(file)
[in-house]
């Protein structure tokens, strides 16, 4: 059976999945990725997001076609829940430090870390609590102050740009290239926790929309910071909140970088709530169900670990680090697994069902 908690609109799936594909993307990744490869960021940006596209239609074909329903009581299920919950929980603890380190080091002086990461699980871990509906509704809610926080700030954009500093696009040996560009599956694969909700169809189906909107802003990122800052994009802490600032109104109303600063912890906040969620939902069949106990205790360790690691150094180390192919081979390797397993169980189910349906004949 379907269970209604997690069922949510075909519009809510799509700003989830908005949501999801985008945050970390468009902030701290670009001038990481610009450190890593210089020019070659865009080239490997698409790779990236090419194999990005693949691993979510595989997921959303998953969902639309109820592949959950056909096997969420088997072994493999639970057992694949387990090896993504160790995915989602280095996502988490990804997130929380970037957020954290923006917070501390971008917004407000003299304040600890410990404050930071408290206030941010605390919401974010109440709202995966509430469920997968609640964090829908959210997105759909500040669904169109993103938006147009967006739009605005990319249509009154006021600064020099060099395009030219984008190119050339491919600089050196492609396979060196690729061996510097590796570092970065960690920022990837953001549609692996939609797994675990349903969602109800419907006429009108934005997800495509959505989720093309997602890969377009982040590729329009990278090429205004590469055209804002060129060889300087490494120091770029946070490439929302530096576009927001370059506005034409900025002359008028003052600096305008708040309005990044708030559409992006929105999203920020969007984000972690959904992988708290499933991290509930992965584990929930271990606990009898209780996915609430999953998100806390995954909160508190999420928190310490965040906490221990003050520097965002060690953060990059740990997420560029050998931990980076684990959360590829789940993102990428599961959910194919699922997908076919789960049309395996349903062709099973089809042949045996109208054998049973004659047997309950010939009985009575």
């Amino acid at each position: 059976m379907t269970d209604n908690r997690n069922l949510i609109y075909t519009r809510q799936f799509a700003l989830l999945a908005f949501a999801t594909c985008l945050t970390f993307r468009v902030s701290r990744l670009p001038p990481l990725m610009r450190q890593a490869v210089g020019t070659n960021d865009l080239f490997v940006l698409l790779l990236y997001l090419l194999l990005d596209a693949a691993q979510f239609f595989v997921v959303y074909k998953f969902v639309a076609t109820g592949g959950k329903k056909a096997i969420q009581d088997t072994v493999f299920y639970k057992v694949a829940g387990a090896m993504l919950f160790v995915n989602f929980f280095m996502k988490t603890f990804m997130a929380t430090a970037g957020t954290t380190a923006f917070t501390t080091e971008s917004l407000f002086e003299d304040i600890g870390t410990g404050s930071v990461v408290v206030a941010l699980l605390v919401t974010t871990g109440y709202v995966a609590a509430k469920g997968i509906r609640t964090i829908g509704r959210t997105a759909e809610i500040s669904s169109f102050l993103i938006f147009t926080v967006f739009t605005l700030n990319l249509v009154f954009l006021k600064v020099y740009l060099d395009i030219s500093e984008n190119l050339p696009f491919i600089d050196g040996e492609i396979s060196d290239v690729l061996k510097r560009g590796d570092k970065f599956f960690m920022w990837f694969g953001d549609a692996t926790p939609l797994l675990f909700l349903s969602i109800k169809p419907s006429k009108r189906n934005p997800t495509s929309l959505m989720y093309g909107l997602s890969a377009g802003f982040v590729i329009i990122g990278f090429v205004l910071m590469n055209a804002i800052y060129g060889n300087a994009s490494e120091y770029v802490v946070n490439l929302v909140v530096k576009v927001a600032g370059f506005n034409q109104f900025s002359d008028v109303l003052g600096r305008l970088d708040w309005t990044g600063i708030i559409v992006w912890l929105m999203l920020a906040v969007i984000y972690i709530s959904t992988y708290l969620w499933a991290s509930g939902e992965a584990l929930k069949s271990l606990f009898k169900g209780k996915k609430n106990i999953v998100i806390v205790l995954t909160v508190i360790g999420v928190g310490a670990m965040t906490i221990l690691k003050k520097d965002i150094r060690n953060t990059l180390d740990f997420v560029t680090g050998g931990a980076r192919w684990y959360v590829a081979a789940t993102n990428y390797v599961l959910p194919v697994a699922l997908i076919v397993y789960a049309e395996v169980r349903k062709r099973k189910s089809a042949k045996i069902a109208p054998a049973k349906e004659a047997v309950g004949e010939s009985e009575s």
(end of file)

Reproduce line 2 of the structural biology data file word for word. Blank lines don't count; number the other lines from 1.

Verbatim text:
């Protein structure tokens, strides 16, 4: 059976999945990725997001076609829940430090870390609590102050740009290239926790929309910071909140970088709530169900670990680090697994069902 908690609109799936594909993307990744490869960021940006596209239609074909329903009581299920919950929980603890380190080091002086990461699980871990509906509704809610926080700030954009500093696009040996560009599956694969909700169809189906909107802003990122800052994009802490600032109104109303600063912890906040969620939902069949106990205790360790690691150094180390192919081979390797397993169980189910349906004949 379907269970209604997690069922949510075909519009809510799509700003989830908005949501999801985008945050970390468009902030701290670009001038990481610009450190890593210089020019070659865009080239490997698409790779990236090419194999990005693949691993979510595989997921959303998953969902639309109820592949959950056909096997969420088997072994493999639970057992694949387990090896993504160790995915989602280095996502988490990804997130929380970037957020954290923006917070501390971008917004407000003299304040600890410990404050930071408290206030941010605390919401974010109440709202995966509430469920997968609640964090829908959210997105759909500040669904169109993103938006147009967006739009605005990319249509009154006021600064020099060099395009030219984008190119050339491919600089050196492609396979060196690729061996510097590796570092970065960690920022990837953001549609692996939609797994675990349903969602109800419907006429009108934005997800495509959505989720093309997602890969377009982040590729329009990278090429205004590469055209804002060129060889300087490494120091770029946070490439929302530096576009927001370059506005034409900025002359008028003052600096305008708040309005990044708030559409992006929105999203920020969007984000972690959904992988708290499933991290509930992965584990929930271990606990009898209780996915609430999953998100806390995954909160508190999420928190310490965040906490221990003050520097965002060690953060990059740990997420560029050998931990980076684990959360590829789940993102990428599961959910194919699922997908076919789960049309395996349903062709099973089809042949045996109208054998049973004659047997309950010939009985009575």